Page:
Finding a Sponsor Part 2
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Excerpts from the book “DRIVE TO WIN” by CARROLL SMITH
Make a List of Sponsors and Benefits of Sponsorship
The basic idea is to make a list of corporations or individuals whom you think might be interested in sponsoring your effort and a list of the benefits to them of that sponsorship. If you cannot list meaningful benefits on paper, forget it – you are sure as hell won’t be able to do it in person.
The trick is to approach any corporation from the CEO level. Don’t even t h ink about the ad agencies. None of the money that a corporation spends on the running of a race team is billable through the agency. Ad agencies hate us because they see us as taking bread from their mouths.
First of all, you have to find a CEO who can be convinced that he wants to go racing, and that he wants to go racing with you. This man is highly unlikely to be the CEO of a Fortune 500 company. If the Fortune 500 CEO wants to go racing he will go with Al Unser. You need to find the CEO of a local company that can afford to take a flyer with a little money.
Two Ways to Find Sponsors
- One is through stories that you plant in the media.
- The other is through personal research.
Don’t even think about hiring someone to do this for you – they will do a bad job. The personal approach works best and, besides, at this point in your career, you need the experience.
The way to plant a media story is simple: contact the media outlet, find the editor and make your pitch. If you do it often enough the story will get printed – even if you have to write it yourself. Make very certain that the local media knows about any success you may achieve and make sure that your search for local sponsorship is subtly mentioned in each story.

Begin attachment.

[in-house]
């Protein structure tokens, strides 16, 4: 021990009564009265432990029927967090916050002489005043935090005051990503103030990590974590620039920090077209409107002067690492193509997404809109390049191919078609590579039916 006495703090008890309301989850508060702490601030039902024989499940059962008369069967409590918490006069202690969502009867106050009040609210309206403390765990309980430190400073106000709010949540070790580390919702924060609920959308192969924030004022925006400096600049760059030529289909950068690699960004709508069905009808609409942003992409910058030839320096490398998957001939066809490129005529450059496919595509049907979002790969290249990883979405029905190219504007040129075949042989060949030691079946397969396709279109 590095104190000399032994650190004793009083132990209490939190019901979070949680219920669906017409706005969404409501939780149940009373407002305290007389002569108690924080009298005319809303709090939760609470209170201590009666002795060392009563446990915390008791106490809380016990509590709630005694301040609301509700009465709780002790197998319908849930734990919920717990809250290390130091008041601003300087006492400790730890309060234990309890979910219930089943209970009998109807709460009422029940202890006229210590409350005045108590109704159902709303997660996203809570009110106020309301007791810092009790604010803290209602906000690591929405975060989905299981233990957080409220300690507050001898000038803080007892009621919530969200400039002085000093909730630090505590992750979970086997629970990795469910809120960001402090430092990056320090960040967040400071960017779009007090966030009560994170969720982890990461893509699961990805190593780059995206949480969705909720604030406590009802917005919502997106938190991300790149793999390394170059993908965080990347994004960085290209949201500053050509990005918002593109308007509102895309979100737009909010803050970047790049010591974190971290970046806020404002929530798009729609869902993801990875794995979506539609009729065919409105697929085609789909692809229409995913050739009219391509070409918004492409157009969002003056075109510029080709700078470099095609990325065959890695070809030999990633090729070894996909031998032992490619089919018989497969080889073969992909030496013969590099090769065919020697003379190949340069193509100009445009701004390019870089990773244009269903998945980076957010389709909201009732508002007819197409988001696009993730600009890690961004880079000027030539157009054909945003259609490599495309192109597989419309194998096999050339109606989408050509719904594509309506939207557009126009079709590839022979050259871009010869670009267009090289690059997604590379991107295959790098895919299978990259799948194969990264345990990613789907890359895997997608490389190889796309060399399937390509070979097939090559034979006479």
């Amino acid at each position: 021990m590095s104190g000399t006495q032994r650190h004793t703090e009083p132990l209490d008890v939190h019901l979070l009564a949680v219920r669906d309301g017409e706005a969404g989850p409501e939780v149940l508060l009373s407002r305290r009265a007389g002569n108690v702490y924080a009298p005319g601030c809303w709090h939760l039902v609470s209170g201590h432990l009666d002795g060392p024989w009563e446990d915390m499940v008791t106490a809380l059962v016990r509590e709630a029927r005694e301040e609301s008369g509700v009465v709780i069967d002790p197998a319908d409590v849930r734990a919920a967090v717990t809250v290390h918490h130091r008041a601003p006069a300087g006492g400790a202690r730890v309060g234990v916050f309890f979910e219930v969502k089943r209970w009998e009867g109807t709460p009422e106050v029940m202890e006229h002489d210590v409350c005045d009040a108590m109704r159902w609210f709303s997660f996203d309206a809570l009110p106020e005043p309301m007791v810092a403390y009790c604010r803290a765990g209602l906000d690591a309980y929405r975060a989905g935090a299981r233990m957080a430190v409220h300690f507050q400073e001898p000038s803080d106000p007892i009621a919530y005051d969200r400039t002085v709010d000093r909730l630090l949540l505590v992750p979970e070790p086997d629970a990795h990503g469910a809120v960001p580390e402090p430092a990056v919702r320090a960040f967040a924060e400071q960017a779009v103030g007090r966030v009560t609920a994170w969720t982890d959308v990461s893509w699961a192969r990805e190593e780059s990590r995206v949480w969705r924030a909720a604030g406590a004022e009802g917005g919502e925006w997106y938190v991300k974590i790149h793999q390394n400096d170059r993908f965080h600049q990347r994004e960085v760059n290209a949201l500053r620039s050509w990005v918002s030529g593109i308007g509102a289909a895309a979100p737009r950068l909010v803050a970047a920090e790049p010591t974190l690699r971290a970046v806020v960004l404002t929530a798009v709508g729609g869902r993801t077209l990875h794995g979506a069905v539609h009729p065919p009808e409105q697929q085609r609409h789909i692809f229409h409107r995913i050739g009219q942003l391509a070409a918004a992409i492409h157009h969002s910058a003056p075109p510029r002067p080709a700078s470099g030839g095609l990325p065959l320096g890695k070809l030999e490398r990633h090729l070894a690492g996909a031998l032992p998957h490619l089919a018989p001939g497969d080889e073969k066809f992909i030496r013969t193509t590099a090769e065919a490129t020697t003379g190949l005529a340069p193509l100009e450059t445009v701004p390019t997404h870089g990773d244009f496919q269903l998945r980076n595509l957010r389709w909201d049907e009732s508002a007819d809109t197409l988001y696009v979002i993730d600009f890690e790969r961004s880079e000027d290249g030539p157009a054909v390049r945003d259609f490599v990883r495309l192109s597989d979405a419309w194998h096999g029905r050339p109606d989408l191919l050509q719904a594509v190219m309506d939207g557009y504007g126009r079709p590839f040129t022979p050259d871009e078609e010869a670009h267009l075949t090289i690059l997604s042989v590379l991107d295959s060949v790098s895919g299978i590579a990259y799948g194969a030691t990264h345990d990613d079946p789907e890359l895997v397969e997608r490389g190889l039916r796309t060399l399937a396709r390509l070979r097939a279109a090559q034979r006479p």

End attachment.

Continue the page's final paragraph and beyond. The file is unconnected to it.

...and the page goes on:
Then you have to get out there and meet the people who can help you. How you do this is up to you – just don’t do it in torn Levis and a tee shirt. Once you have identified them and arranged to meet them, go in with a solid proposal, not a vague dream. Don’t make the common error of pitching the proposal on the benefits to you and your career – concentrate on the benefits of your proposal to the seductee.
Every Young Driver Should Learn to Play Golf – Well
Aside from the relaxation and social aspect of the game, you can meet a lot of people on the golf course and a great many sponsorship deals have been put together on the links. I even know one legendary team owner who has, with malice forethought, made a practice of arranging to socially meet CEOs at the 19th hole. To a lesser extent, t he same is t rue of tennis.
If you are now saying to yourself, “I could never sell myself like that, it’s just too cold blooded,” then find another line of work. Motor racing is not for you.
We should perhaps note that aspiring touring golf pros have been syndicating themselves for decades. The basic idea is that a “syndicate” of enthusiasts puts up some affordable amount of money each in return for a possible future reward – a percentage of earnings being the most popular. A couple of drivers have arranged this sort of thing with some success.
Another approach is that, in return for limited support at the beginning of a driver’s career, a corporation obtains the right to his services, if and when he makes the big time.
This has always been a business that very few could afford to get started in, let alone progress to the higher levels. Most successful drivers have always had to find sponsorship in order to get beyond the local level and those who have found it have found it themselves.
The only person who is going to make you a star is reading these words right now. If you really believe that you have the talent, the toughness, the dedication and the determination to become a professional racing driver, then get off your butt and get on with it.
Reference: “DRIVE TO WIN” by CARROLL SMITH
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